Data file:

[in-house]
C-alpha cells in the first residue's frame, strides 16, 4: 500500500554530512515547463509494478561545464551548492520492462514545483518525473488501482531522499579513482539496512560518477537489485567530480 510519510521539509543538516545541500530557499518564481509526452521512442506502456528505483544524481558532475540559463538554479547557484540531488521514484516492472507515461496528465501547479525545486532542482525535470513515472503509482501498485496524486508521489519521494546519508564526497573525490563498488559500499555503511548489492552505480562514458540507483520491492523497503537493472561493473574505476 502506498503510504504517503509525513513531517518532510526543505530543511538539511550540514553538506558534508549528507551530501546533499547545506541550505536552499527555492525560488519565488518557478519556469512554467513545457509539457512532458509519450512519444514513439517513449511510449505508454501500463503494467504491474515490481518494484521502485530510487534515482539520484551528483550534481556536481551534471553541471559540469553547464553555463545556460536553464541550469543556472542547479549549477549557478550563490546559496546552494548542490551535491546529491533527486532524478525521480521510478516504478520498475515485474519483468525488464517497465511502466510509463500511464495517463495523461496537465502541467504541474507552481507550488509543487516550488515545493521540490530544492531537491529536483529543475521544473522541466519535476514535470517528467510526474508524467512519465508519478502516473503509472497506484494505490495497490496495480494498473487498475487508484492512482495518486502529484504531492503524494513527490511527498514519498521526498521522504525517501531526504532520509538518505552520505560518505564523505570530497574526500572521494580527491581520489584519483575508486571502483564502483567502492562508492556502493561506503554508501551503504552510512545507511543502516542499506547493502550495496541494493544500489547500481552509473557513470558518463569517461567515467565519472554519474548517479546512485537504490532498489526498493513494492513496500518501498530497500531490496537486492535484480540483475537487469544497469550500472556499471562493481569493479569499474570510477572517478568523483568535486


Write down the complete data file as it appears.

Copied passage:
[in-house]
C-alpha cells in the first residue's frame, strides 16, 4: 500500500554530512515547463509494478561545464551548492520492462514545483518525473488501482531522499579513482539496512560518477537489485567530480 510519510521539509543538516545541500530557499518564481509526452521512442506502456528505483544524481558532475540559463538554479547557484540531488521514484516492472507515461496528465501547479525545486532542482525535470513515472503509482501498485496524486508521489519521494546519508564526497573525490563498488559500499555503511548489492552505480562514458540507483520491492523497503537493472561493473574505476 502506498503510504504517503509525513513531517518532510526543505530543511538539511550540514553538506558534508549528507551530501546533499547545506541550505536552499527555492525560488519565488518557478519556469512554467513545457509539457512532458509519450512519444514513439517513449511510449505508454501500463503494467504491474515490481518494484521502485530510487534515482539520484551528483550534481556536481551534471553541471559540469553547464553555463545556460536553464541550469543556472542547479549549477549557478550563490546559496546552494548542490551535491546529491533527486532524478525521480521510478516504478520498475515485474519483468525488464517497465511502466510509463500511464495517463495523461496537465502541467504541474507552481507550488509543487516550488515545493521540490530544492531537491529536483529543475521544473522541466519535476514535470517528467510526474508524467512519465508519478502516473503509472497506484494505490495497490496495480494498473487498475487508484492512482495518486502529484504531492503524494513527490511527498514519498521526498521522504525517501531526504532520509538518505552520505560518505564523505570530497574526500572521494580527491581520489584519483575508486571502483564502483567502492562508492556502493561506503554508501551503504552510512545507511543502516542499506547493502550495496541494493544500489547500481552509473557513470558518463569517461567515467565519472554519474548517479546512485537504490532498489526498493513494492513496500518501498530497500531490496537486492535484480540483475537487469544497469550500472556499471562493481569493479569499474570510477572517478568523483568535486